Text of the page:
Over a thousand swimmers, water polo players, divers, and even synchronized swimmers converged on Palo Alto's Stanford University August 22-24 for the annual IGLA meet, hosted by San Francisco Tsunami Swim and Water Polo. Water polo enjoyed the largest gathering at an IGLA event ever, including a tournament of women's matches, a first for IGLA.
Sixteen open division teams, from US cities Chicago, San Diego, West Hollywood, New York, Seattle, Washington DC, Atlanta; Canada's Vancouver, Montreal, and Toronto; even two Australian squads (Sydney and Melbourne), guaranteed a diverse array of talents - and accents - among the over 250 athletes. Tsunami fielded three open teams and a women’s team, a record that has yet to be surpassed. Todd played a central role in organizing the water polo portion of the event. Tsunami's Virginia Alber-Glanstaetten described her squad as "a mix of women players who played in college and high school, and aren't regular players."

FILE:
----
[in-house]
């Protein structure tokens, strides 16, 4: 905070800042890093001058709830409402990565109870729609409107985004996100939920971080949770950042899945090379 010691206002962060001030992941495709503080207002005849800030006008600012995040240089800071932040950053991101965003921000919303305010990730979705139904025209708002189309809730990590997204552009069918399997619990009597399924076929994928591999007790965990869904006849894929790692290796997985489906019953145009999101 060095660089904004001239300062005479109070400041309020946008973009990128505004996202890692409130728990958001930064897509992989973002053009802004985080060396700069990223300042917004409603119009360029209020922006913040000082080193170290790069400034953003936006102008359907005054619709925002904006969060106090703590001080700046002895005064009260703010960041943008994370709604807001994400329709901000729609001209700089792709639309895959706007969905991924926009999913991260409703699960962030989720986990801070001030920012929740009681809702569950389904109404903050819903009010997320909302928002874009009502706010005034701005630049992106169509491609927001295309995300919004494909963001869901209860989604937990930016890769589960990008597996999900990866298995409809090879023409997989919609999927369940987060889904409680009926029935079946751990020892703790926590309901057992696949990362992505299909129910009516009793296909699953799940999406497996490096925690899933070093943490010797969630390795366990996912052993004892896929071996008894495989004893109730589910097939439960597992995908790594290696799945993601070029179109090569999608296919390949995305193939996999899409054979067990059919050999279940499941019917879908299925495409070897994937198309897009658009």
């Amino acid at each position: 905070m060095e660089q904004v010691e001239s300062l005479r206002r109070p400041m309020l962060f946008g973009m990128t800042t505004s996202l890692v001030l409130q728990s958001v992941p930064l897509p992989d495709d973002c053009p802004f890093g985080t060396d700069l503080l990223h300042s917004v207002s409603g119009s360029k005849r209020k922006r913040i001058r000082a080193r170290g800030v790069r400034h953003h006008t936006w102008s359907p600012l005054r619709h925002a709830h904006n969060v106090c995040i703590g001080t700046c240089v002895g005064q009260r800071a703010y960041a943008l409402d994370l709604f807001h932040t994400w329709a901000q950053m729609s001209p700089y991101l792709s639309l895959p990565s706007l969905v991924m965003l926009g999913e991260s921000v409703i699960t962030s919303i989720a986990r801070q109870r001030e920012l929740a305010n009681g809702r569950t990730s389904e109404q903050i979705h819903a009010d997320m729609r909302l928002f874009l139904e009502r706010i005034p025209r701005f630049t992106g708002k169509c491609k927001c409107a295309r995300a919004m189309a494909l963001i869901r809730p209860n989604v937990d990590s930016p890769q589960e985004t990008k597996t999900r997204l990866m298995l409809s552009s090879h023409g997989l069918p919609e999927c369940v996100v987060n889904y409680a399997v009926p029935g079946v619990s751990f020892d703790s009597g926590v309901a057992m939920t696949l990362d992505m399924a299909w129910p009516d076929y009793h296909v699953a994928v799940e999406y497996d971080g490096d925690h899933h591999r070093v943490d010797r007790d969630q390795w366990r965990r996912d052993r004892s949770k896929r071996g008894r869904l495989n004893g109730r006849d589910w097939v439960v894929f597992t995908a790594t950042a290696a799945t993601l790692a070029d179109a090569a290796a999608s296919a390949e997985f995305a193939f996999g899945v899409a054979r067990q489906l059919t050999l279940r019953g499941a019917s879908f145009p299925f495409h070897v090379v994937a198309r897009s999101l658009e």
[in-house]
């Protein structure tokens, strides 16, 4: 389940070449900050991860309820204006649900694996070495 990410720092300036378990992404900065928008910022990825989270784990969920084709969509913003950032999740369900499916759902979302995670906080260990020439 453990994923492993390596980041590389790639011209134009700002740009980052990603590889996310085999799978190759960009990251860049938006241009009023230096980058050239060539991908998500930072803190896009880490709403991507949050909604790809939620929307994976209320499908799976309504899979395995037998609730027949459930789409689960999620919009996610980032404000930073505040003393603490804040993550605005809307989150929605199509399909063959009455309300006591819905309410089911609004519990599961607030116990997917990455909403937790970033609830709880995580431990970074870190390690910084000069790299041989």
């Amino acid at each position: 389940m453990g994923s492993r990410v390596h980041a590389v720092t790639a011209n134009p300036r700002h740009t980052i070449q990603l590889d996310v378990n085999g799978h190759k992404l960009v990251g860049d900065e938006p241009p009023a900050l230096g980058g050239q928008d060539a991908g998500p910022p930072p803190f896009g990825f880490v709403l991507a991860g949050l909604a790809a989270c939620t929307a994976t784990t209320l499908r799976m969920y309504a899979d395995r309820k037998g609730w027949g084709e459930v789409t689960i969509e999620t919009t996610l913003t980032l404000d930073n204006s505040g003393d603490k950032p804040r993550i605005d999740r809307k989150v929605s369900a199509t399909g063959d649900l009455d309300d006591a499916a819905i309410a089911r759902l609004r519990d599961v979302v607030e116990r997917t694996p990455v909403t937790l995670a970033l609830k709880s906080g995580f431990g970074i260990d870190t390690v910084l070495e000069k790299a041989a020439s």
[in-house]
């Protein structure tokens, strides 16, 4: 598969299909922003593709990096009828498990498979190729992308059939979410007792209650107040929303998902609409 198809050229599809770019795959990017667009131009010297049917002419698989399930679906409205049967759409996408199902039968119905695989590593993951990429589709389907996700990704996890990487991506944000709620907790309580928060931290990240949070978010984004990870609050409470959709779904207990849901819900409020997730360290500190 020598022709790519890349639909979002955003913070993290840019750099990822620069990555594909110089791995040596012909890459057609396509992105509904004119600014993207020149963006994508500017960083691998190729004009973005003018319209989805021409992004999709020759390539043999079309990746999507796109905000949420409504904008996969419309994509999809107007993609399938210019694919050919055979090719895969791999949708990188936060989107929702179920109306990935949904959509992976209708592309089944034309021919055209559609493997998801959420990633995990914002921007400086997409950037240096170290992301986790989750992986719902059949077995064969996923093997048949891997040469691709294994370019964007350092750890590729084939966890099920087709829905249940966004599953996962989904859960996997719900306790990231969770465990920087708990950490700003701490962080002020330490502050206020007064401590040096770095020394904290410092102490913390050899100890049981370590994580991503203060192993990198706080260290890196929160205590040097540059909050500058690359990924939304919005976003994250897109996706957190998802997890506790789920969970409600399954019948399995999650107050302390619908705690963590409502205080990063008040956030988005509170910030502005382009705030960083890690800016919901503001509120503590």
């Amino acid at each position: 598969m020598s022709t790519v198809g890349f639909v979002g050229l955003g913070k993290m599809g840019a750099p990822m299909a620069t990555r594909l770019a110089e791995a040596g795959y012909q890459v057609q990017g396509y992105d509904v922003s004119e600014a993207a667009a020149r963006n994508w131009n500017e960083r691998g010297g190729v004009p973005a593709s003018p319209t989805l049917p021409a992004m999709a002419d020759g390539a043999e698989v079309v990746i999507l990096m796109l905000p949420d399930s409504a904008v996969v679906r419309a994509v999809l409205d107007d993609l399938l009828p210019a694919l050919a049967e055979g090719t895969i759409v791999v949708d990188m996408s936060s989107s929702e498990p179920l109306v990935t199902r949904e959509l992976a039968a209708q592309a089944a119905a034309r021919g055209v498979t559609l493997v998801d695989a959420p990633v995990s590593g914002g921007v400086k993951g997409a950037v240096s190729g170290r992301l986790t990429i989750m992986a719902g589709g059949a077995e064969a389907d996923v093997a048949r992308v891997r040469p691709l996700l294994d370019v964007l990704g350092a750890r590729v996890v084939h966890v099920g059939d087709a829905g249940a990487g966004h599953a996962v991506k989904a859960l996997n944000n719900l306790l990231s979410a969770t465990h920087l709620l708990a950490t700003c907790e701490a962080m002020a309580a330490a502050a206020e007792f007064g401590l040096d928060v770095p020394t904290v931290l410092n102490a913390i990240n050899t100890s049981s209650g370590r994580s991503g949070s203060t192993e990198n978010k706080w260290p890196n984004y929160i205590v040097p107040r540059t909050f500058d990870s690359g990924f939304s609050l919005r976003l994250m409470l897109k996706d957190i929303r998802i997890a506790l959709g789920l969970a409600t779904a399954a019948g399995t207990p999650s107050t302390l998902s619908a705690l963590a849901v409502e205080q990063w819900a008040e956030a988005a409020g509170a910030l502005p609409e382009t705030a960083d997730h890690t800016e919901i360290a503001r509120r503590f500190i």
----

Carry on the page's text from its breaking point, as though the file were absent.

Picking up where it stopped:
She said that Oakland's team calls themselves 'The Grey Hairs,' "But they're really solid players in terms of consistency." She credits Tsunami's Beth Burkhart for having made "an incredible effort to get women together, and making it happen." Tsunami women finished 3rd in overtime, beating L.A. on a last-second buzzer-beating amazing shot by Beth Burkhart. The women's championship game was played in front of a crowd that probably equaled that of an NCAA championship, and featured college-level play from lots of former stars and national team members.